Taxpayers in Saskatchewan are paying nearly $700,000 to cover a profit guarantee, promised to support the Memorial Cup in Saskatoon in 2013.
The guarantee was needed to secure the tournament from the Canadian Hockey League which was assured the event would net the organization $3.5 million.
'It brings people to our province and it enhances the quality of life for our citizens.' - Tourism Minister Tim McMillan
The event fell short of generating that much money and the provincial money, as well as money from Saskatoon, is needed to reach the guarantee.
According to the provincial minister responsible, Tim McMillan, the profit target was short by about $1 million.
The province agreed to pay $667,797 as its contribution to make up the shortfall. The remainder is due from the City of Saskatoon.
McMillan called it a worthwhile expenditure.
"We want to see the economic benefit to our province and our community," McMillan said. "We also want to showcase our tourism sector in our province to a national audience and I think that both are important."
The provincial agency providing the money is Tourism Saskatchewan. The Memorial Cup, which was played in May, was awarded to Saskatoon in 2011.
Prior to the games, the province also spent $250,000 to spruce up Saskatoon's hockey arena.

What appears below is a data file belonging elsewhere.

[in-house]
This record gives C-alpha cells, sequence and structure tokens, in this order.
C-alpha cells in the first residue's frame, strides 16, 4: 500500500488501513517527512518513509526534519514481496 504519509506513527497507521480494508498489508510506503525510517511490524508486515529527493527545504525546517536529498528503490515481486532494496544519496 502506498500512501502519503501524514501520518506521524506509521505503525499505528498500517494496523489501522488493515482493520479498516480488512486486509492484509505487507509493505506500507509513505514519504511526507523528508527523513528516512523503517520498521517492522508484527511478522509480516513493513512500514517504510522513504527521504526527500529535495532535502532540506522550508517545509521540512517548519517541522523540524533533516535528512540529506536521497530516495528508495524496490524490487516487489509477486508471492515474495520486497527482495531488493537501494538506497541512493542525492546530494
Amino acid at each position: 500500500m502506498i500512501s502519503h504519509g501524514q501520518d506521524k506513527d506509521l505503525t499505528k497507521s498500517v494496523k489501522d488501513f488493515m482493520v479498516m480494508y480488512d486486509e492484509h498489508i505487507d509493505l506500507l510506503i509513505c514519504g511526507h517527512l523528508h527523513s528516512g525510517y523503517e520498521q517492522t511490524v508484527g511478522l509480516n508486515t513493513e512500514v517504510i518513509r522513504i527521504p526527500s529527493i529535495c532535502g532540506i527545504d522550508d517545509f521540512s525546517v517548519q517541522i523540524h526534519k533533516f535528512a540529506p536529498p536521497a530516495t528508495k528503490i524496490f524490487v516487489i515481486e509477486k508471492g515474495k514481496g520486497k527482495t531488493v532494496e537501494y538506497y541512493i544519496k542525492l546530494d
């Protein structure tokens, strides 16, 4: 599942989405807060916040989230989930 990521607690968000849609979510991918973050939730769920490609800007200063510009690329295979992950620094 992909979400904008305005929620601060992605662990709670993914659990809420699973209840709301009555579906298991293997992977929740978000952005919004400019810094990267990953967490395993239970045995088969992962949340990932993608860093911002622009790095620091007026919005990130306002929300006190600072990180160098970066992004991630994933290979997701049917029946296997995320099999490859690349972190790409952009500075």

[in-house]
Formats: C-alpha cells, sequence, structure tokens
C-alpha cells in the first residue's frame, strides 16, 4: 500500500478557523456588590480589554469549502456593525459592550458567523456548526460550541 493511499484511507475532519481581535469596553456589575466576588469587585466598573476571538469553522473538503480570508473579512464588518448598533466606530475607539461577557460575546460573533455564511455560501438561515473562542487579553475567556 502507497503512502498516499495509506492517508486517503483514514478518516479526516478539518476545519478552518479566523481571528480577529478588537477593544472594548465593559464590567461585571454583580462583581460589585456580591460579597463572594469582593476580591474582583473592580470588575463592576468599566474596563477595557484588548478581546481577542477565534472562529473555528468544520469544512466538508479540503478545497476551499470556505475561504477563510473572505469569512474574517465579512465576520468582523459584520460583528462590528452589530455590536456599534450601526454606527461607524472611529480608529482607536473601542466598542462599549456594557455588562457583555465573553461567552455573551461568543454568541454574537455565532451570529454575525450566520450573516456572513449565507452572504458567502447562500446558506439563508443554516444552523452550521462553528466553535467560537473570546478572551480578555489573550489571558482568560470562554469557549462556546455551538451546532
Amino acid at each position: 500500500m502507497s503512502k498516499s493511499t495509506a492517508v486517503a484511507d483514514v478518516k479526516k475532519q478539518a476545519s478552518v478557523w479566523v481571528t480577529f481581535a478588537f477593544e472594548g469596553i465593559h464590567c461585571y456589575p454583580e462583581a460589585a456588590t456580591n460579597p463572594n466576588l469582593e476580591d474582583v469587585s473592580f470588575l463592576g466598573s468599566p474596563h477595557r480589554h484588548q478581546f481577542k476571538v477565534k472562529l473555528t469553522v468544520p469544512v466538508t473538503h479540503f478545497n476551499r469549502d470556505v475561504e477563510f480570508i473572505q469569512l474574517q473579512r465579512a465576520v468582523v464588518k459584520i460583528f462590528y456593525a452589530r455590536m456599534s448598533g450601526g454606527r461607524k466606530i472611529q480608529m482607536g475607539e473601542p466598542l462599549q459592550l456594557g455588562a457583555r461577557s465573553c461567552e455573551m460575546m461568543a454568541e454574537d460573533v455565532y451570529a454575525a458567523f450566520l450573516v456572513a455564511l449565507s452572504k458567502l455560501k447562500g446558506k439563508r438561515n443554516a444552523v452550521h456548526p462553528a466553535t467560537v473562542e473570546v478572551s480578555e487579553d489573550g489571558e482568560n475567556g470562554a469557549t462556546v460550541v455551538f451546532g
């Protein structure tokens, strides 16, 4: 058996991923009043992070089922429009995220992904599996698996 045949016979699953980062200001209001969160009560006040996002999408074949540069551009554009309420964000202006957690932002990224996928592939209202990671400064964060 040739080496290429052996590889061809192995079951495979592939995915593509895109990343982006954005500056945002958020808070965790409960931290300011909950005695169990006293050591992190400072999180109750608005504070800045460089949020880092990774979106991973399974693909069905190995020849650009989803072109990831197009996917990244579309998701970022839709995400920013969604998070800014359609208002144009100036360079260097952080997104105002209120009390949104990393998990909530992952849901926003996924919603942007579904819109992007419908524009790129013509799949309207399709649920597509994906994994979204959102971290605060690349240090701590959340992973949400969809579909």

"We think it's important to showcase our province," McMillan also said. "And hosting events like this it showcases our province. It brings people to our province and it enhances the quality of life for our citizens here in Saskatchewan that attend these events as well."
Even though the week long tournament fell short of its profit target, McMillan said it was a "successful event."
"It raised a profit, but not all the way to what the guarantee was," he said.
Organizers said, after the tournament, that the 2013 Memorial Cup had the fourth-highest attendance total in championship history at 82,503 over nine games. The average attendance per game of 9,167
Profit guarantees typical
McMillan added it was not unusual for events to ask for a profit guarantee.
"Some models come forward with an upfront grant, like the Junos. They asked for a $1.5-million grant, regardless of success of the event," he said. Regina hosted the Junos in 2013.
McMillan also pointed out that the world juniors, in 2010, included a profit guarantee, but that event met the mark and no additional funds were needed from the province.
According to McMillan, the Memorial Cup generated about $11 million in economic spinoff for Saskatoon.
"If the bid committee came to Tourism Saskatchewan and said, 'We would like to host a Memorial Cup [and] there's an upfront grant of about $900,000 to host a week-long event that has a national exposure, that brings the number of tourism and economic benefits to our province and to the city of Saskatoon,' would we consider an upfront grant, straight away of $900,000?" he said. "Yes, it would certainly be within range of the types of events and at the grant amount that we would normally be looking at very seriously."